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European economy seeks stable growth in uncertainty

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Source: Economic Reference Time: 2020-01-03 10:26:08


Low industrial output, low currency inflation, low interest rates, coupled with a high degree of macroeconomic uncertainty, the European economy has experienced a difficult 2019, although the European Union’s gross domestic product (GDP) is expected to maintain positive growth for the seventh consecutive year. However, the actual growth rate is only slightly higher than 1%, which may hit the lowest level since 2014.

\"The road ahead is full of challenges.\" The European Commission’s economic forecast report released in November 2019 believes that the European economy seems to be entering a period of weak long-term growth and weak inflation. Although the labor market remains strong and the unemployment rate continues to decline, the degree of support for the European economy from the external environment has been greatly reduced and uncertainty is increasing.

According to the latest prediction of the European Commission, the EU economy is expected to grow by 1.4% in 2020. The European Central Bank predicts that the euro zone economy will grow by 1.1% in 2020. In contrast, the International Monetary Fund (IMF) is relatively optimistic and expects that as global trade picks up, European economic growth is expected to rebound to 1.8% in 2020. Analysts believe that uncertainty is still the main source of downward pressure on the European economy in 2020, including the long-delayed UK \"Brexit\" and trade friction between the United States and Europe.

With the victory of the Conservative Party in the British parliamentary elections in December 2019, the new parliament subsequently passed the \"Brexit\" agreement related bills, the probability of the UK officially breaking up with the EU at the end of January 2020, the corresponding does not Decreased certainty. However, the economic and trade relations negotiations after the nominal \"Brexit\" may trigger a new round of protracted game. If the United Kingdom and the EU cannot complete the economic and trade relations negotiations by the end of 2020 and do not extend the \"Brexit\" transition period, then the substance Disorder on the \"Brexit\" will significantly impact the European economy.

Clemens Pfister, the director of the Eif Institute for Economic Research in Munich, believes that it is too early to lift the British \"Brexit\" alert. It is difficult for the EU and the UK to reach a free trade agreement during the transition period, not to mention the internal post-election UK Problems still exist, including the second possible Scottish independence referendum, which will raise concerns about uncertainty.

Another analysis pointed out that if the EU and the United Kingdom cannot reach agreement on key issues such as tariff rates and regulatory standards, the UK \"Brexit\" may be urgent again at the end of 2020, affecting new investment and the confidence of businesses and consumers.

At the same time, uncertainty related to international trade continues to overshadow Europe. European Central Bank President Lagarde pointed out that since 2018, world trade growth has been halved, and continued trade tensions and geopolitical uncertainties have further slowed down world trade growth.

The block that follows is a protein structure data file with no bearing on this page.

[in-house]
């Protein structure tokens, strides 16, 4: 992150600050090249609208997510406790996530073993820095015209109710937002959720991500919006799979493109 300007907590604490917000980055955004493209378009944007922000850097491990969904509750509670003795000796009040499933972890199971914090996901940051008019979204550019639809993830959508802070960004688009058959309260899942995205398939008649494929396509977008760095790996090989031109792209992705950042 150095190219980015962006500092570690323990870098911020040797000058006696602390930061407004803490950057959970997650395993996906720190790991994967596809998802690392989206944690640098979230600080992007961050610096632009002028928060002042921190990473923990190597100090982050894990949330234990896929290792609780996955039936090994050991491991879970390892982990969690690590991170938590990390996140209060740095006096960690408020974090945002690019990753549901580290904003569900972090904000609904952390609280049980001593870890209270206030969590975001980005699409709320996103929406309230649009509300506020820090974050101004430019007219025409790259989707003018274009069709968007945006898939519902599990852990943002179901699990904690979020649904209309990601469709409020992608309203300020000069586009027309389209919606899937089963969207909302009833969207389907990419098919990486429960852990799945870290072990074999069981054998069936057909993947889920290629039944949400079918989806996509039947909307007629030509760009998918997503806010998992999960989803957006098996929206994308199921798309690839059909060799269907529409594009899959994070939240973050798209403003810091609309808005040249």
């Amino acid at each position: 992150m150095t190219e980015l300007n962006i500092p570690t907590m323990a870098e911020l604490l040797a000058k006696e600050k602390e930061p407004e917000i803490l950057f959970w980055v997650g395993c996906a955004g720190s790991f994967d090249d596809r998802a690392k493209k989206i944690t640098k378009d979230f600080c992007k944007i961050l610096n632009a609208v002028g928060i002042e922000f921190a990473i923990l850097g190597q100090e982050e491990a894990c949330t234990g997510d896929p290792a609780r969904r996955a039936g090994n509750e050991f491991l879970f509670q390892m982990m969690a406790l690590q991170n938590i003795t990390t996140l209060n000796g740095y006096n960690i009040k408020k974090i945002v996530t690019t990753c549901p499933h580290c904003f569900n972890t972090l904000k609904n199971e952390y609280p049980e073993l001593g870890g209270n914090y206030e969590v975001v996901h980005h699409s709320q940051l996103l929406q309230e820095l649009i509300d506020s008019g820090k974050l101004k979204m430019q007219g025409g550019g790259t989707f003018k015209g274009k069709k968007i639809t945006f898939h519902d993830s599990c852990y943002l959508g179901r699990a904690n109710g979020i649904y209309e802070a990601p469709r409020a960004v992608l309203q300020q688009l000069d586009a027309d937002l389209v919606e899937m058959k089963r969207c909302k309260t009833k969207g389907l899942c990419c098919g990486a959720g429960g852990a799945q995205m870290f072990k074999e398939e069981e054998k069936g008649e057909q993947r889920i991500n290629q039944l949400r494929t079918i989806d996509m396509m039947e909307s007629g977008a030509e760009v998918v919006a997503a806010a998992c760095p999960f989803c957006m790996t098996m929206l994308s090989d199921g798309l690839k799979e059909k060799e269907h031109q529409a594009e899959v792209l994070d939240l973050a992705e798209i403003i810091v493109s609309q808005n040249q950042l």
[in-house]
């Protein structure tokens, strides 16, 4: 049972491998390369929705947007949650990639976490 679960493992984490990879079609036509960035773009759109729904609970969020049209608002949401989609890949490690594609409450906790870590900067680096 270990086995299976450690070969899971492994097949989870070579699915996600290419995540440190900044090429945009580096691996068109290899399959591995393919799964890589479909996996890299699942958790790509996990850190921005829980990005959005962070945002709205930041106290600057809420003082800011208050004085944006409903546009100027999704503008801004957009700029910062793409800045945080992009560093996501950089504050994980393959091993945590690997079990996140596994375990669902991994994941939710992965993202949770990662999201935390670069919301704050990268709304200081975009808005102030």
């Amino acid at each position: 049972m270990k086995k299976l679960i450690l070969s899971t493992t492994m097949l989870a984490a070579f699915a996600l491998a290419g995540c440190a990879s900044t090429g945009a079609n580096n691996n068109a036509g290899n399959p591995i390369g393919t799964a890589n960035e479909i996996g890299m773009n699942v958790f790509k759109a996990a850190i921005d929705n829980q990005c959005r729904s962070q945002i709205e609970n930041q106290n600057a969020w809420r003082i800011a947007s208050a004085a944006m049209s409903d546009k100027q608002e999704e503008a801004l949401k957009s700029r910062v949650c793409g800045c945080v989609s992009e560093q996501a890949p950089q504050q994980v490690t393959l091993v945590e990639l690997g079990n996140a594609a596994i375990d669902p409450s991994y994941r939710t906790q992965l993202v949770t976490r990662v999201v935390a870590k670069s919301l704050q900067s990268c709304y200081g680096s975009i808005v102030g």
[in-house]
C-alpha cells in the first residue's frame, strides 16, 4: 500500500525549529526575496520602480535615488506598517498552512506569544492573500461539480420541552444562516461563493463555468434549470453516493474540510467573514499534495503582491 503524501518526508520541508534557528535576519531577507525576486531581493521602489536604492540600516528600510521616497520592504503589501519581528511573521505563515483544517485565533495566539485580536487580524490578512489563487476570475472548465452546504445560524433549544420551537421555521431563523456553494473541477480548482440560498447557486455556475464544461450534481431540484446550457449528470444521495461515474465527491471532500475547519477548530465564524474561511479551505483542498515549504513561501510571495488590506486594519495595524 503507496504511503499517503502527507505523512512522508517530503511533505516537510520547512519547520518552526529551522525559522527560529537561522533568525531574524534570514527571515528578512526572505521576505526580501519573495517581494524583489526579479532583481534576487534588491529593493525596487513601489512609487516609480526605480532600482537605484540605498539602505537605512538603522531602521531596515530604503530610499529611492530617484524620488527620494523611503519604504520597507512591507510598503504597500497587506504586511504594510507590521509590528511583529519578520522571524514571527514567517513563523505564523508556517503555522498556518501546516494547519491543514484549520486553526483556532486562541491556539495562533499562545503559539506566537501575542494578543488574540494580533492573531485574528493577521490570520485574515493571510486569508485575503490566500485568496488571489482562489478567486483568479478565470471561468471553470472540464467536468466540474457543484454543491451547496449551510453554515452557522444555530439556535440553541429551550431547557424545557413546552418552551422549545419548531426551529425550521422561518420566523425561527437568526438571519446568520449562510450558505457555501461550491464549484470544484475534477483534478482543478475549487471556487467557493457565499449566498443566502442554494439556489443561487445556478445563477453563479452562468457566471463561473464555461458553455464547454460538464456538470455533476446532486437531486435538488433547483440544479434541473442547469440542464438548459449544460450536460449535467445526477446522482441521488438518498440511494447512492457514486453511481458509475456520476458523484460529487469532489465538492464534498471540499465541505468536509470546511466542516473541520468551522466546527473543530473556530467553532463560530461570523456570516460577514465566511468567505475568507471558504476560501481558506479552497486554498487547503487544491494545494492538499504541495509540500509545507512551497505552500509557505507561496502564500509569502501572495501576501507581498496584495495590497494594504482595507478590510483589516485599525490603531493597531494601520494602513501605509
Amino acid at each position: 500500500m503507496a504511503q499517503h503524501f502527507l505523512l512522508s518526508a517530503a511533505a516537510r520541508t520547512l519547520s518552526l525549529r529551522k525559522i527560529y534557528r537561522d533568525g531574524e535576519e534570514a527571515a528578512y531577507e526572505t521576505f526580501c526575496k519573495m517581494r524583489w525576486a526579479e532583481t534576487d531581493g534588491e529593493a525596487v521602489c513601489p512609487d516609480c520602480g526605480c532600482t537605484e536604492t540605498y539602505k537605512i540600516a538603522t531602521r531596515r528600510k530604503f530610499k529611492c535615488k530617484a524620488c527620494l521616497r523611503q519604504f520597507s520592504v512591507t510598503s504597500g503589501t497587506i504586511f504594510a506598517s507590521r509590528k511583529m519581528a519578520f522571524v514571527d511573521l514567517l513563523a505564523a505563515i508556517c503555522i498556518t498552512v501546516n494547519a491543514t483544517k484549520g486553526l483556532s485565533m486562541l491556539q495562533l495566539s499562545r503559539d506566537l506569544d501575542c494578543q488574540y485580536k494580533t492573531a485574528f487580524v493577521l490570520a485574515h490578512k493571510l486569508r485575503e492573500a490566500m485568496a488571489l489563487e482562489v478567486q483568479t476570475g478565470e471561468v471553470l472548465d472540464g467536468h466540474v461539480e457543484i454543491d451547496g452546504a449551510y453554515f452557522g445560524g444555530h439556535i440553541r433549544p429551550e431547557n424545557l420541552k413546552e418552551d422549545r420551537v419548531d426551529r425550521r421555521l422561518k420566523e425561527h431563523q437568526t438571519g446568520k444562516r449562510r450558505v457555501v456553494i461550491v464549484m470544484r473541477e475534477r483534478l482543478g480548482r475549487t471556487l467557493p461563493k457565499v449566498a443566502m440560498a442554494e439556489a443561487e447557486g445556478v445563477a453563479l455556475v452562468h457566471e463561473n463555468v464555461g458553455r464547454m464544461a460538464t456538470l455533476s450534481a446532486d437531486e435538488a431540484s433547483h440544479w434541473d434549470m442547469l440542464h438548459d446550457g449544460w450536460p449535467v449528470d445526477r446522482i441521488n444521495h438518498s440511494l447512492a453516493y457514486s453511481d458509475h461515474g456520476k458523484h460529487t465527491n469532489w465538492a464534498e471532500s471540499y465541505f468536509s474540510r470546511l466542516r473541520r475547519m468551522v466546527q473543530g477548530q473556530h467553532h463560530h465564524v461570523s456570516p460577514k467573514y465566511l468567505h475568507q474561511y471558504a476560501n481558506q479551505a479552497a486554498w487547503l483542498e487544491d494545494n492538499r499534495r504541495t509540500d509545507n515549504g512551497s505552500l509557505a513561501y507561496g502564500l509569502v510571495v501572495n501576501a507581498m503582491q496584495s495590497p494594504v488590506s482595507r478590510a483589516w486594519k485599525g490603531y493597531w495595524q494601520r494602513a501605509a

\"Facts have proved that these uncertainties last longer than expected and obviously are affecting the euro area.\" Lagarde said.

As the EU's largest trading partner and export market, the protectionism of the United States directly affects Europe, covering steel and aluminum products to automobiles and their parts, to the aviation industry subsidy disputes, and the new one caused by the French digital tax. Wheel tension.

The IMF warned that under high uncertainty, the weakening of European foreign trade and manufacturing may spread to other sectors, especially the service industry, at a faster rate and to a greater extent.

How to achieve sustainable growth in uncertainty? On the one hand, Europe relies on ultra-loose monetary policy, on the other hand, it attempts to tap internal growth momentum from fiscal policy and structural reforms, thereby reducing external demand dependence and increasing growth resilience.

In September 2019, the European Central Bank decided to further reduce the overnight deposit rate in the euro area and restarted its bond purchase program. Although the interest rate level of the Eurozone in 2020 is expected to remain at a historically low level, and quantitative easing continues to stimulate liquidity, the marginal benefits of ultra-loose monetary policy are diminishing, with side effects rising, especially negative interest rates.

The European Central Bank believes that asset valuations that rely on low interest rates may face adjustments in the future. In the medium and long term, the main risk points that affect the financial stability of the euro area include mispricing of some financial assets, heavy debts of public and private sectors in some member countries, gloomy earnings prospects for the banking industry, and increased risk appetite for non-bank financial sectors in pursuit of high returns .

\"If other policies support growth together with monetary policy, then monetary policy can achieve its goals faster and with fewer side effects.\"

Lagarde emphasized that fiscal policy is one of the key factors. She called on member countries of the Eurozone to expand productive investment. Lagarde said that investment is particularly important to meet current challenges, not only to stimulate demand in the short term, but also to keep the euro zone competitive in the long-term global challenges.

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